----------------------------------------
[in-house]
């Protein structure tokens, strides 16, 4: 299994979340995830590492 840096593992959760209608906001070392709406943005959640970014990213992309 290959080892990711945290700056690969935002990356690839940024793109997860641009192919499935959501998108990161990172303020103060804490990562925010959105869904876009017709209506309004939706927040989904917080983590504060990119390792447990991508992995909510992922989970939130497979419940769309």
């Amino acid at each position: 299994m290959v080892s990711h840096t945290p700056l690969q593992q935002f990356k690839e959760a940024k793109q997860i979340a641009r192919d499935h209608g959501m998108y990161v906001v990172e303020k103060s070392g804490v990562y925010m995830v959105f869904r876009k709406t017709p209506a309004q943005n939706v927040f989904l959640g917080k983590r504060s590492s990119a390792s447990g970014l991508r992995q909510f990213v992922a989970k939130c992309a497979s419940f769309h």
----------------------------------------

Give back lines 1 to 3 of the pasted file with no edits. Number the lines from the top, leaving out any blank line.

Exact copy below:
[in-house]
């Protein structure tokens, strides 16, 4: 299994979340995830590492 840096593992959760209608906001070392709406943005959640970014990213992309 290959080892990711945290700056690969935002990356690839940024793109997860641009192919499935959501998108990161990172303020103060804490990562925010959105869904876009017709209506309004939706927040989904917080983590504060990119390792447990991508992995909510992922989970939130497979419940769309």
């Amino acid at each position: 299994m290959v080892s990711h840096t945290p700056l690969q593992q935002f990356k690839e959760a940024k793109q997860i979340a641009r192919d499935h209608g959501m998108y990161v906001v990172e303020k103060s070392g804490v990562y925010m995830v959105f869904r876009k709406t017709p209506a309004q943005n939706v927040f989904l959640g917080k983590r504060s590492s990119a390792s447990g970014l991508r992995q909510f990213v992922a989970k939130c992309a497979s419940f769309h």